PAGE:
The aims of this study were to assess the association between physical activity and geriatric-relevant health outcomes as well as the additive moderation effects of neighbourhood characteristics on this association. We found that physical impairment, severity of daily pain, number of prescription medications, and severity of depressive symptoms were all associated with total physical activity. The most novel finding of the current work is that neighbourhood greenness may have an additive moderation effect on the association between physical activity with physical impairment, pain severity, and depressive symptoms. Sex-based analysis further revealed that the additive moderation effects of greenness on physical impairment and pain severity differs between older females and males. Walkability did not moderate the relationship between physical activity and geriatric-relevant health outcomes. Our findings are the first to look at the impact of neighbourhood characteristics on the relationship between physical activity and geriatric-relevant health outcomes among older adults and have implications for the use of greenness in future research and interventions aimed at community-dwelling older adults.

The finding that neighbourhood greenness had a moderation effect on the associations between the physical activity levels of older adults and the likelihood of more severe physical impairment, daily pain, and depressive symptoms suggests that older adults who live in neighbourhoods with higher greenness have lower risk of poor geriatric-relevant health outcomes per hour of total physical activity than could be explained by summing the effects of greenness and physical activity with geriatric-relevant health outcomes separately. The mechanisms for this additive moderation in the association between greenness and physical activity are unclear; however, research on depression suggests that there may be an overlap in causal pathways such as the impact of greenness and physical activity on cortisol levels or telomere length [42,43,44,45,46]. It is possible that when physical activity is performed in an environment with denser greenness that these pathways are further activated. It is also possible that when physical activity is performed in environments with denser greenness that behaviour is impacted. For example, research interventions comparing indoor and outdoor exercise interventions have reported higher exercise intensity,  better mood, and improved social factors for participants in the outdoor exercise interventions [47, 48].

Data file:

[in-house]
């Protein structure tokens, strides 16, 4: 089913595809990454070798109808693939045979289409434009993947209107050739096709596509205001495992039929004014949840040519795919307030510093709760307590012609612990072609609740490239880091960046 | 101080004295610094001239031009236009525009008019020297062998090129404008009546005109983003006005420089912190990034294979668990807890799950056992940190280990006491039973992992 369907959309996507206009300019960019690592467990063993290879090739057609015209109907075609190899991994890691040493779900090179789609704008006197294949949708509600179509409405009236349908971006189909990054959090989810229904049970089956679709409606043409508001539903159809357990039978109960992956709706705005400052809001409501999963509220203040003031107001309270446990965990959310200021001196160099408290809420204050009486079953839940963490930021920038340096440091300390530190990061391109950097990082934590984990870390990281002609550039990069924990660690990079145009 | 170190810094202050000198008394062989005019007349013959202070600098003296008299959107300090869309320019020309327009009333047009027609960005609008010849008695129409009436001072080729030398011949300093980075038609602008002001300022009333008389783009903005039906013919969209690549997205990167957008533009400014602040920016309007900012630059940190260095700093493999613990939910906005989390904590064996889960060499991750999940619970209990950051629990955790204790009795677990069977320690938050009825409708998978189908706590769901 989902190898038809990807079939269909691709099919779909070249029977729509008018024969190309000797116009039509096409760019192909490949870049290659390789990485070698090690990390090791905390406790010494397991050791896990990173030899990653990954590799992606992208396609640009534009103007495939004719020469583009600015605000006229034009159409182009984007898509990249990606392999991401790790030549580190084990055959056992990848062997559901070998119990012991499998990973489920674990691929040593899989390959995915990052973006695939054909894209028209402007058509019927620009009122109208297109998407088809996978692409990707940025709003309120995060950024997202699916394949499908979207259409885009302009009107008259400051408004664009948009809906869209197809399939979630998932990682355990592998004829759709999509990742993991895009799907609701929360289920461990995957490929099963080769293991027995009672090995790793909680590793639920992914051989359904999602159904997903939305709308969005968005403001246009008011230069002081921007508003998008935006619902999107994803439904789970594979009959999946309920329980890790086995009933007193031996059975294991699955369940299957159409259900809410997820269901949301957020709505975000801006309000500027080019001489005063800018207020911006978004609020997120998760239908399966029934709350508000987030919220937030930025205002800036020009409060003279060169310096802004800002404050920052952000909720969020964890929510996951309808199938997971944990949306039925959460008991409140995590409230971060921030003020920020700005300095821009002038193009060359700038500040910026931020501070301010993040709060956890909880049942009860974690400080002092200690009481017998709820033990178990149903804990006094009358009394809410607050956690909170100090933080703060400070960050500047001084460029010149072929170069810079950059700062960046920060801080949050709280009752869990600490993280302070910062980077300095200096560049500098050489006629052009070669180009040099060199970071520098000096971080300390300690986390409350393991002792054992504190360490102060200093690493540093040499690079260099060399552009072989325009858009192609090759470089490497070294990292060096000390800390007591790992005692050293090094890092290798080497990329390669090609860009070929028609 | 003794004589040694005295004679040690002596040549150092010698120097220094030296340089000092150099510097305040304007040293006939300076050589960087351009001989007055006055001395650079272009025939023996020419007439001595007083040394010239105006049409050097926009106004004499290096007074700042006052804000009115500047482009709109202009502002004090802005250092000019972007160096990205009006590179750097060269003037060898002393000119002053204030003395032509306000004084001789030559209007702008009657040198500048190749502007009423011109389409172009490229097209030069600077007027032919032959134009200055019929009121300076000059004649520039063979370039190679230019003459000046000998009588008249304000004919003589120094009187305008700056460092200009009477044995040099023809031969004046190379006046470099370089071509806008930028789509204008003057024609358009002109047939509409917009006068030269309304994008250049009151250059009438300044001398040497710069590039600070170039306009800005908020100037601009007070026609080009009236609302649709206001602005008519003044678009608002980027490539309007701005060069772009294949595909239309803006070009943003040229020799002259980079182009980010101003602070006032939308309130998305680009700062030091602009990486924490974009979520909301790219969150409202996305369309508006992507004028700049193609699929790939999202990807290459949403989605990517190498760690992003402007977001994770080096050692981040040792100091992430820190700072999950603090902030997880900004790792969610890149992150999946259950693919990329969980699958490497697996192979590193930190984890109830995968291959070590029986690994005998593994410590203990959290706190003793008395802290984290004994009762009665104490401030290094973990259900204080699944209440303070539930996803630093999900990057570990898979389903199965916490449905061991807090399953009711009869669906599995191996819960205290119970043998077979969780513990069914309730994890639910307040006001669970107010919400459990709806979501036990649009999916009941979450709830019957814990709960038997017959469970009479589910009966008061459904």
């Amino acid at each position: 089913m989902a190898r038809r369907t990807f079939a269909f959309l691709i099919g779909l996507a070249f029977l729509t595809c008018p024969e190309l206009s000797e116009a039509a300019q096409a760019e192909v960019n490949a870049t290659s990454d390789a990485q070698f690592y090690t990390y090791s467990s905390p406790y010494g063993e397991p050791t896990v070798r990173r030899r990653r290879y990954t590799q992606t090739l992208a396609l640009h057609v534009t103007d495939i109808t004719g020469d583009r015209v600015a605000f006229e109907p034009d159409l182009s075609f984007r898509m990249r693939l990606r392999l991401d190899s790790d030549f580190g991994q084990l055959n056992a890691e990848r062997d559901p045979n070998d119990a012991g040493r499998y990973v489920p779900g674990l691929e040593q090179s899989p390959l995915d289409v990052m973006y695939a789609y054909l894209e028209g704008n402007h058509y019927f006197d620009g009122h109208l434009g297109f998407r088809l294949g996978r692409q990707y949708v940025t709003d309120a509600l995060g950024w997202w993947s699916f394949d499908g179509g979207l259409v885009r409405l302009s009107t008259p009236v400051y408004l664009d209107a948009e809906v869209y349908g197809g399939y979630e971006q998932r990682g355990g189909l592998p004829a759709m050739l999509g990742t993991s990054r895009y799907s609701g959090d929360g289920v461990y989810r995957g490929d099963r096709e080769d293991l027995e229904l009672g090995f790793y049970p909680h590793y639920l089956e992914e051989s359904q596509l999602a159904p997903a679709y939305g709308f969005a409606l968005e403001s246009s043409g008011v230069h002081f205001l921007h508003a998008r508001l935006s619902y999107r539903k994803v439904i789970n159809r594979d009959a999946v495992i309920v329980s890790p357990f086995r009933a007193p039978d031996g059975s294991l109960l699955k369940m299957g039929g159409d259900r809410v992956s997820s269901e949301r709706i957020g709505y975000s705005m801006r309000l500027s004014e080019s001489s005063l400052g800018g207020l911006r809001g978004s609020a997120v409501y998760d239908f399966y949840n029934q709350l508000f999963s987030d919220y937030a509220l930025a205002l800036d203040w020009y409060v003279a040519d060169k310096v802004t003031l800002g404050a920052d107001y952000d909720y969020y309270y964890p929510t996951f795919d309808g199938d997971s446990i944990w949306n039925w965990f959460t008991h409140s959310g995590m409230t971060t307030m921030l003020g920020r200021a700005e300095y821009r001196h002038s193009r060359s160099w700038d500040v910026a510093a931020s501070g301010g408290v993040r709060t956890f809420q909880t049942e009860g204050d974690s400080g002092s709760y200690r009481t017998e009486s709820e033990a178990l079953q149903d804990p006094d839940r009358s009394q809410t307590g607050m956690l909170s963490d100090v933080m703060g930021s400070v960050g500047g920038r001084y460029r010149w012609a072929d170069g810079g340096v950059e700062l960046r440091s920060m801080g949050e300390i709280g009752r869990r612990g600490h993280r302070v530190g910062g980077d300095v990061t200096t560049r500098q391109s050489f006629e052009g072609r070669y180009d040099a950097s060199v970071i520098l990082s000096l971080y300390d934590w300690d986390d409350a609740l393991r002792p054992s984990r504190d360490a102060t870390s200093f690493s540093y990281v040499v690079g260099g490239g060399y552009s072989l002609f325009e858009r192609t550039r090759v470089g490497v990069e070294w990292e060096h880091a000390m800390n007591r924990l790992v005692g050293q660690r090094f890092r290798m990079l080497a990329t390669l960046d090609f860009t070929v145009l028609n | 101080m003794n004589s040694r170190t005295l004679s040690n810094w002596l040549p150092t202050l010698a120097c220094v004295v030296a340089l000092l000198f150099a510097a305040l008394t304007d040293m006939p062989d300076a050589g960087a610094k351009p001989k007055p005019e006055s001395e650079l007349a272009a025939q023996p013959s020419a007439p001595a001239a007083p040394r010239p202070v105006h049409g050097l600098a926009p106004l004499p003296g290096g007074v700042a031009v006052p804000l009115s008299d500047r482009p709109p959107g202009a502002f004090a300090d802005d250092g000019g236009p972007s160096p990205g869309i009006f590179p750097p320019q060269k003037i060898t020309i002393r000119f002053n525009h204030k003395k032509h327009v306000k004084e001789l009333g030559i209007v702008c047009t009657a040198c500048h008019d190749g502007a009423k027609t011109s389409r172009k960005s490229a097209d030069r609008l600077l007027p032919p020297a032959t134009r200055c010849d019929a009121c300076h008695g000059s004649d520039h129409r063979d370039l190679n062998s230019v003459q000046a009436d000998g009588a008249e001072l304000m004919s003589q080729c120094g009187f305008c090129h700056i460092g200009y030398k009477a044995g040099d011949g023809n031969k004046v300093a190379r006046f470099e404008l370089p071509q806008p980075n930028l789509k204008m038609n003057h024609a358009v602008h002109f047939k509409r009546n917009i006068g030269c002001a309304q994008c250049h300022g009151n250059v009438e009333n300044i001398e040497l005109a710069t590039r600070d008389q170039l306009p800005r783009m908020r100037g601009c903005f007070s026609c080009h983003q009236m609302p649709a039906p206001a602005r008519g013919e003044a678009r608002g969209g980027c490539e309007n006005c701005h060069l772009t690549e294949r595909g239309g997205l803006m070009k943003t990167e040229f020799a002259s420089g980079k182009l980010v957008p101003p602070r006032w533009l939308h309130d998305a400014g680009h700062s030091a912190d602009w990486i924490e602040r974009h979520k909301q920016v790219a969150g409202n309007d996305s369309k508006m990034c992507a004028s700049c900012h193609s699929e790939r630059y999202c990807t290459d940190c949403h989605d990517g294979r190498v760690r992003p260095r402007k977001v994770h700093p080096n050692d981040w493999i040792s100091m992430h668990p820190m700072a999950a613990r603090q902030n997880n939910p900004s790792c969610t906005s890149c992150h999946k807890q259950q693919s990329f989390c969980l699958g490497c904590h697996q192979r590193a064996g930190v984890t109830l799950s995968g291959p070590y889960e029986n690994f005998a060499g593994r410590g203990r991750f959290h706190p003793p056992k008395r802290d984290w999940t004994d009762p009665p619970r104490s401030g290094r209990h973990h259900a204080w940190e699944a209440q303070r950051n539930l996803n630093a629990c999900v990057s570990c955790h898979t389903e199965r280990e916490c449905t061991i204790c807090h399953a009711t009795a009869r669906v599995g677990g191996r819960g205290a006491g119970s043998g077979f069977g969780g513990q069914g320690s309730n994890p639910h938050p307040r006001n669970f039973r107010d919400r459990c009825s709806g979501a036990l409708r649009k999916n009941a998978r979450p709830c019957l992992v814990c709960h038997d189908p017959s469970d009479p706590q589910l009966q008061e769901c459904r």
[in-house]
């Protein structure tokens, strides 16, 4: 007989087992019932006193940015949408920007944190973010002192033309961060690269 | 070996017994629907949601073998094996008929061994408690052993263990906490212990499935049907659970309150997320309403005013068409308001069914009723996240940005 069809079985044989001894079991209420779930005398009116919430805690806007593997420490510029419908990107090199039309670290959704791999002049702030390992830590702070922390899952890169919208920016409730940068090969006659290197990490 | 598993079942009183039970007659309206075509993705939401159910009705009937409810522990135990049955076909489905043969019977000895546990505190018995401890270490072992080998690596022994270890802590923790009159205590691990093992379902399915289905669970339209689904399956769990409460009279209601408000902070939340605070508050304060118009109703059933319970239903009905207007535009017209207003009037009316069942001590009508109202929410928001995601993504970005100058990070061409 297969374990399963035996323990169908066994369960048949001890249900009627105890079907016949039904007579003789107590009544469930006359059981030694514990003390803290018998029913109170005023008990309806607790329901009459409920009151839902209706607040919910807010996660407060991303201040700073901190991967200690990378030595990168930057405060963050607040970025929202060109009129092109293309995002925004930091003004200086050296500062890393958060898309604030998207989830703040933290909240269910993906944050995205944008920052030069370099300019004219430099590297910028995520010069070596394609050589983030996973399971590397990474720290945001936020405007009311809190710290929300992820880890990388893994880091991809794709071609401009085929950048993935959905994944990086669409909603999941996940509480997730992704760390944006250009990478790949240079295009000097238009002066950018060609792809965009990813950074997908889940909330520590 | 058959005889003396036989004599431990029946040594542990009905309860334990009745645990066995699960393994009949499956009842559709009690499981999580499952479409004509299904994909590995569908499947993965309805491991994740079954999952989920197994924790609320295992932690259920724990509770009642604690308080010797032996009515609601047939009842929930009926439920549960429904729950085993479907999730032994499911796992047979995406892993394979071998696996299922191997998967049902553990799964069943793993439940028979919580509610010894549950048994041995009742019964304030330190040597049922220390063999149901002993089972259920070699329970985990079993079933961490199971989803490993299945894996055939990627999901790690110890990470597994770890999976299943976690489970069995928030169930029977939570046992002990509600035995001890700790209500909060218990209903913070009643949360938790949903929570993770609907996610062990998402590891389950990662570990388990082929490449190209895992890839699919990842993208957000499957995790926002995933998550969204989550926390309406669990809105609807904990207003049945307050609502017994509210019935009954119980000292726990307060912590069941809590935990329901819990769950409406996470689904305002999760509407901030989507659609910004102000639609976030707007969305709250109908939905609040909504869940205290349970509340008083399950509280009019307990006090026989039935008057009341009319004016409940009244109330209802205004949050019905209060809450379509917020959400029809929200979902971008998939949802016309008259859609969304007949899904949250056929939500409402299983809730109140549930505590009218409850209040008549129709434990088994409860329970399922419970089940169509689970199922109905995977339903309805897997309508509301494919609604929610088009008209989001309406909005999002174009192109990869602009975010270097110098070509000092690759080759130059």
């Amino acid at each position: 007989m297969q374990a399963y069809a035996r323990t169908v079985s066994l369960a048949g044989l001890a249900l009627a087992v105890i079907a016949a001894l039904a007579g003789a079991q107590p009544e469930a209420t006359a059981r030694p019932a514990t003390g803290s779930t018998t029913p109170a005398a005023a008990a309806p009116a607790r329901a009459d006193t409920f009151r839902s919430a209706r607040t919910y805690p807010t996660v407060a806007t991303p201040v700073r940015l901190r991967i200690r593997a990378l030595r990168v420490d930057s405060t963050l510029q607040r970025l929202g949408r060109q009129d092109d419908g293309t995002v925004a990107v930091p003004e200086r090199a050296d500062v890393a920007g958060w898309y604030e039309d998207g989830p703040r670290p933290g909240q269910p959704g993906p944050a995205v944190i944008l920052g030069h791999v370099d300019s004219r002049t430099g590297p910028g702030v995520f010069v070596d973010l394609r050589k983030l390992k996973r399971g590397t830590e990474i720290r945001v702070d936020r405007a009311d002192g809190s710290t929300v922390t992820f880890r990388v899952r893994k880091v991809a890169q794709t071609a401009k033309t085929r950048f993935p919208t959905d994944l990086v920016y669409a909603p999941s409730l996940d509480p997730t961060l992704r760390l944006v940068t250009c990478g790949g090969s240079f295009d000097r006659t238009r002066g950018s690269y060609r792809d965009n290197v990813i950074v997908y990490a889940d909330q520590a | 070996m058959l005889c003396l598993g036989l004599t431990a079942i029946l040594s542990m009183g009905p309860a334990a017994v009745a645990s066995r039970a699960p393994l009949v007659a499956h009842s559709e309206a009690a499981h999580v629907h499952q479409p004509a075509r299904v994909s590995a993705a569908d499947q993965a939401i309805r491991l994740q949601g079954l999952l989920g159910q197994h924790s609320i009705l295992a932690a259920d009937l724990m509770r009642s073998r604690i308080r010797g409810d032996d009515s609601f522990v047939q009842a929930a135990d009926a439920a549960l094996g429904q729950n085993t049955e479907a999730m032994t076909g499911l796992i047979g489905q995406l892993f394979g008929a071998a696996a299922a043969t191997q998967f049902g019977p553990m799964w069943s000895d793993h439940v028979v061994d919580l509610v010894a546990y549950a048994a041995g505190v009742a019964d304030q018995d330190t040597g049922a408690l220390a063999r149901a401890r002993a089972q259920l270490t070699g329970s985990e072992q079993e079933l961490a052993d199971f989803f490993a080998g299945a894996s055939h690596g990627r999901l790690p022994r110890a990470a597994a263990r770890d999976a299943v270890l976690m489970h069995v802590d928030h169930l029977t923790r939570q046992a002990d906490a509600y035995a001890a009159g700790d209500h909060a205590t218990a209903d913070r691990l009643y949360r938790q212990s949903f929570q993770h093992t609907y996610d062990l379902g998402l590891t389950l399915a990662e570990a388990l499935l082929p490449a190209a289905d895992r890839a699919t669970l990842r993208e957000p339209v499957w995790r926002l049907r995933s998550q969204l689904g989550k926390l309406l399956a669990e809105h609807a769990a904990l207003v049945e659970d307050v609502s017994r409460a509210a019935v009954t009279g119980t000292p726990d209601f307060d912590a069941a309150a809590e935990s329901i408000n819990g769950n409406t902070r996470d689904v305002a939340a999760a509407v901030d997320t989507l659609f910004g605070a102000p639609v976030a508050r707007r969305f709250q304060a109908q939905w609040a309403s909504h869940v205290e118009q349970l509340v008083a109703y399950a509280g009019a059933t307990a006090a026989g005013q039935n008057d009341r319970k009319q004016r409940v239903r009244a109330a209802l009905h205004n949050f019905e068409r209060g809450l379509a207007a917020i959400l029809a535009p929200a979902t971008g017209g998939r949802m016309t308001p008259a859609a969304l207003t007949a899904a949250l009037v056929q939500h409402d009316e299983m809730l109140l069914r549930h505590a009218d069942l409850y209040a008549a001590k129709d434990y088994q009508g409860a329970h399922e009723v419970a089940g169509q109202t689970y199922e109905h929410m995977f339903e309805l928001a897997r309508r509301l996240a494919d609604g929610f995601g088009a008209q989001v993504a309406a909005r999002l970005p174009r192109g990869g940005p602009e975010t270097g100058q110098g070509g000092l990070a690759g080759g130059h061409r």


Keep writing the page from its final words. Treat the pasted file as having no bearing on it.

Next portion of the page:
It is important to note that these associations are likely multi-directional. Although our exposure variables and outcome variables were three years apart, and we removed individuals from the dataset who had moved in the past three years, it is possible that geriatric-relevant health outcomes are leading to changes in physical activity levels. For example, older adults who are in more pain may be less physically active [14]. Future research with a longer follow-up period is needed to better understand temporality. Further, the lack of additive moderation effect observed for medication use suggests that we may have overlooked a confounding variable or that other mechanisms are at play. More rigorous experimental research is required to better understand whether the mechanisms proposed here meaningfully affect the development or severity of geriatric-relevant outcomes. A better understanding of the mechanisms that lead to the moderation effects seen in this study could be further translated into public health and municipal planning programs. For example, if it is established that the additional benefit to the effect of physical activity for older adults living in greener neighbourhoods is due to an increase in the amount of physical activity performed outdoors, then activity coordinators may offer more physical activity programming outdoors, or urban planners may design age-friendly communities to encourage active transportation to local markets and destinations.